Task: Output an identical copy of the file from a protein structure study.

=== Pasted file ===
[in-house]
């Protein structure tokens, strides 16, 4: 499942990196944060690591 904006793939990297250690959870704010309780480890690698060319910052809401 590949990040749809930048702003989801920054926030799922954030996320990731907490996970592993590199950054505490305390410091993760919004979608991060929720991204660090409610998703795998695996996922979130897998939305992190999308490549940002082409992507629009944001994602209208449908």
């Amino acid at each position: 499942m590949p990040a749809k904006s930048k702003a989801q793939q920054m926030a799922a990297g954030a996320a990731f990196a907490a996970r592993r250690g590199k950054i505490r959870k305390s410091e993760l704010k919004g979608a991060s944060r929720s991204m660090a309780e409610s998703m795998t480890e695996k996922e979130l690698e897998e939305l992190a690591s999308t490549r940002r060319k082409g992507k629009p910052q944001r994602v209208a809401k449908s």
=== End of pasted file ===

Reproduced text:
[in-house]
């Protein structure tokens, strides 16, 4: 499942990196944060690591 904006793939990297250690959870704010309780480890690698060319910052809401 590949990040749809930048702003989801920054926030799922954030996320990731907490996970592993590199950054505490305390410091993760919004979608991060929720991204660090409610998703795998695996996922979130897998939305992190999308490549940002082409992507629009944001994602209208449908």
């Amino acid at each position: 499942m590949p990040a749809k904006s930048k702003a989801q793939q920054m926030a799922a990297g954030a996320a990731f990196a907490a996970r592993r250690g590199k950054i505490r959870k305390s410091e993760l704010k919004g979608a991060s944060r929720s991204m660090a309780e409610s998703m795998t480890e695996k996922e979130l690698e897998e939305l992190a690591s999308t490549r940002r060319k082409g992507k629009p910052q944001r994602v209208a809401k449908s």